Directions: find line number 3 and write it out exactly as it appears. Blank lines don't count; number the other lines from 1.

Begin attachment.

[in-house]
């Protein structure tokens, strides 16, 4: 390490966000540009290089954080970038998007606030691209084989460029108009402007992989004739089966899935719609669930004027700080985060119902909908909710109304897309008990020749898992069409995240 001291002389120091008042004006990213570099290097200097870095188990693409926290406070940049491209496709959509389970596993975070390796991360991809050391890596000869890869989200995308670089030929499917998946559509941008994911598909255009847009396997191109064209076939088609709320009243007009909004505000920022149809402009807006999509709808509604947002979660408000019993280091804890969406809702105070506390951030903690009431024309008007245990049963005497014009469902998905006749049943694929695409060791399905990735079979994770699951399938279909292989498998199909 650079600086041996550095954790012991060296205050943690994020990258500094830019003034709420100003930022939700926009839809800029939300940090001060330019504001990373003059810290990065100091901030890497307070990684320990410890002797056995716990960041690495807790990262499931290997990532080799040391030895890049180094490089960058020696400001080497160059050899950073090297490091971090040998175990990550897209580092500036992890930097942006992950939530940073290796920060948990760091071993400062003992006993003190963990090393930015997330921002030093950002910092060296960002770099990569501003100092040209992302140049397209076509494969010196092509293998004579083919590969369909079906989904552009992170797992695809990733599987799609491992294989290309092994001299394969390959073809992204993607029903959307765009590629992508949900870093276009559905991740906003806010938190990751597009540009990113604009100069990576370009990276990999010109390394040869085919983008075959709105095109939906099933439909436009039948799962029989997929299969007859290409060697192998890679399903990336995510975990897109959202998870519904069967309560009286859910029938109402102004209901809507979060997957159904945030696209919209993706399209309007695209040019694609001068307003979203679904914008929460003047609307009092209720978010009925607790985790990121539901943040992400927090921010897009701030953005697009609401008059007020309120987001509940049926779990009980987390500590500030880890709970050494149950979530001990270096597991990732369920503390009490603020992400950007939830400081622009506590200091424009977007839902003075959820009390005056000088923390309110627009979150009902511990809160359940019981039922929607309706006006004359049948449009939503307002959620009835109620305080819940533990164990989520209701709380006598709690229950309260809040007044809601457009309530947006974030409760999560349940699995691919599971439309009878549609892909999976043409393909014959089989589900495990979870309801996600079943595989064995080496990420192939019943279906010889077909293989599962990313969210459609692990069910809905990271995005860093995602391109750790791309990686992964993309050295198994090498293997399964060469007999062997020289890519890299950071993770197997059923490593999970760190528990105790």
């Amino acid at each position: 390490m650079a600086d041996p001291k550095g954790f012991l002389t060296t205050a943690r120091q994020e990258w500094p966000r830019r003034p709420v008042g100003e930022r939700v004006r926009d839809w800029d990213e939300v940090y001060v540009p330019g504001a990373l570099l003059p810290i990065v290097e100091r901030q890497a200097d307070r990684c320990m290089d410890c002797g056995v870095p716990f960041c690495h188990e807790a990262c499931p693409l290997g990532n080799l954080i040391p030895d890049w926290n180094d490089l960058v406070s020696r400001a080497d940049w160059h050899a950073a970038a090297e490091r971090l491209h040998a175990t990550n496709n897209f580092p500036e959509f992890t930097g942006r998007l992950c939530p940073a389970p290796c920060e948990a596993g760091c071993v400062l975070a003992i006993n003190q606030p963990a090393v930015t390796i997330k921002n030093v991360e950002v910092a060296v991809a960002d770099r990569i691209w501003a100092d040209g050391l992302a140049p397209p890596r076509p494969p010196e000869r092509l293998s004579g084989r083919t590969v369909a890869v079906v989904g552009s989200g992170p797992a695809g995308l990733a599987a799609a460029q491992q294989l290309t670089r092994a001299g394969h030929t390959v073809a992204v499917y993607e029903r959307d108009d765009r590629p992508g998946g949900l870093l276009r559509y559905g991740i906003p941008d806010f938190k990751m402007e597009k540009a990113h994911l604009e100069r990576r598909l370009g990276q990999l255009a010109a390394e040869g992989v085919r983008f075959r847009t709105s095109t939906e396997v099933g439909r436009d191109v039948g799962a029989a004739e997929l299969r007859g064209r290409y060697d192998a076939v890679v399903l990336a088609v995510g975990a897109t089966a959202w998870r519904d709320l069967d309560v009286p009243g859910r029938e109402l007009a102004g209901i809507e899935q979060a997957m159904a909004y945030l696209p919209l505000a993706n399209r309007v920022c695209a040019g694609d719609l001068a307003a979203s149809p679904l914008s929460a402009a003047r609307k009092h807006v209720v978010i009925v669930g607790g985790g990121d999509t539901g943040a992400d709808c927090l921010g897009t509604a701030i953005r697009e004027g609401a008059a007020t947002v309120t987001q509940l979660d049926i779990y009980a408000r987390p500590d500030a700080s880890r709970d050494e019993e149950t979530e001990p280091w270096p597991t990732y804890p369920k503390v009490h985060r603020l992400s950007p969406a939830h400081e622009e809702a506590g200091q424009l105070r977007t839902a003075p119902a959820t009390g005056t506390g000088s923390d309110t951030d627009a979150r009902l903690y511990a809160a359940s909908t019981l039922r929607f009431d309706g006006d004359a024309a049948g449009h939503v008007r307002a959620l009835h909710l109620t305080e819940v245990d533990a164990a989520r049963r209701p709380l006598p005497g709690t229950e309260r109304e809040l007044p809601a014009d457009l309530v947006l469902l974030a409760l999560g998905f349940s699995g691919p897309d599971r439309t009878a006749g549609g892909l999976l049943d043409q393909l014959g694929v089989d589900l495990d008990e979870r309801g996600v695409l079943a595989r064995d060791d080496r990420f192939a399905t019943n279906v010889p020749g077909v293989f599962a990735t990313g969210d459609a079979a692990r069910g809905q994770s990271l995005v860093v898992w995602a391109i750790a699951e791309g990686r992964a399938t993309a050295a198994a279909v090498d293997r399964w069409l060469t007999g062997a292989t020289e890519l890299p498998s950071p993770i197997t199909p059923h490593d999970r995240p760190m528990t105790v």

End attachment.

């Amino acid at each position: 390490m650079a600086d041996p001291k550095g954790f012991l002389t060296t205050a943690r120091q994020e990258w500094p966000r830019r003034p709420v008042g100003e930022r939700v004006r926009d839809w800029d990213e939300v940090y001060v540009p330019g504001a990373l570099l003059p810290i990065v290097e100091r901030q890497a200097d307070r990684c320990m290089d410890c002797g056995v870095p716990f960041c690495h188990e807790a990262c499931p693409l290997g990532n080799l954080i040391p030895d890049w926290n180094d490089l960058v406070s020696r400001a080497d940049w160059h050899a950073a970038a090297e490091r971090l491209h040998a175990t990550n496709n897209f580092p500036e959509f992890t930097g942006r998007l992950c939530p940073a389970p290796c920060e948990a596993g760091c071993v400062l975070a003992i006993n003190q606030p963990a090393v930015t390796i997330k921002n030093v991360e950002v910092a060296v991809a960002d770099r990569i691209w501003a100092d040209g050391l992302a140049p397209p890596r076509p494969p010196e000869r092509l293998s004579g084989r083919t590969v369909a890869v079906v989904g552009s989200g992170p797992a695809g995308l990733a599987a799609a460029q491992q294989l290309t670089r092994a001299g394969h030929t390959v073809a992204v499917y993607e029903r959307d108009d765009r590629p992508g998946g949900l870093l276009r559509y559905g991740i906003p941008d806010f938190k990751m402007e597009k540009a990113h994911l604009e100069r990576r598909l370009g990276q990999l255009a010109a390394e040869g992989v085919r983008f075959r847009t709105s095109t939906e396997v099933g439909r436009d191109v039948g799962a029989a004739e997929l299969r007859g064209r290409y060697d192998a076939v890679v399903l990336a088609v995510g975990a897109t089966a959202w998870r519904d709320l069967d309560v009286p009243g859910r029938e109402l007009a102004g209901i809507e899935q979060a997957m159904a909004y945030l696209p919209l505000a993706n399209r309007v920022c695209a040019g694609d719609l001068a307003a979203s149809p679904l914008s929460a402009a003047r609307k009092h807006v209720v978010i009925v669930g607790g985790g990121d999509t539901g943040a992400d709808c927090l921010g897009t509604a701030i953005r697009e004027g609401a008059a007020t947002v309120t987001q509940l979660d049926i779990y009980a408000r987390p500590d500030a700080s880890r709970d050494e019993e149950t979530e001990p280091w270096p597991t990732y804890p369920k503390v009490h985060r603020l992400s950007p969406a939830h400081e622009e809702a506590g200091q424009l105070r977007t839902a003075p119902a959820t009390g005056t506390g000088s923390d309110t951030d627009a979150r009902l903690y511990a809160a359940s909908t019981l039922r929607f009431d309706g006006d004359a024309a049948g449009h939503v008007r307002a959620l009835h909710l109620t305080e819940v245990d533990a164990a989520r049963r209701p709380l006598p005497g709690t229950e309260r109304e809040l007044p809601a014009d457009l309530v947006l469902l974030a409760l999560g998905f349940s699995g691919p897309d599971r439309t009878a006749g549609g892909l999976l049943d043409q393909l014959g694929v089989d589900l495990d008990e979870r309801g996600v695409l079943a595989r064995d060791d080496r990420f192939a399905t019943n279906v010889p020749g077909v293989f599962a990735t990313g969210d459609a079979a692990r069910g809905q994770s990271l995005v860093v898992w995602a391109i750790a699951e791309g990686r992964a399938t993309a050295a198994a279909v090498d293997r399964w069409l060469t007999g062997a292989t020289e890519l890299p498998s950071p993770i197997t199909p059923h490593d999970r995240p760190m528990t105790v």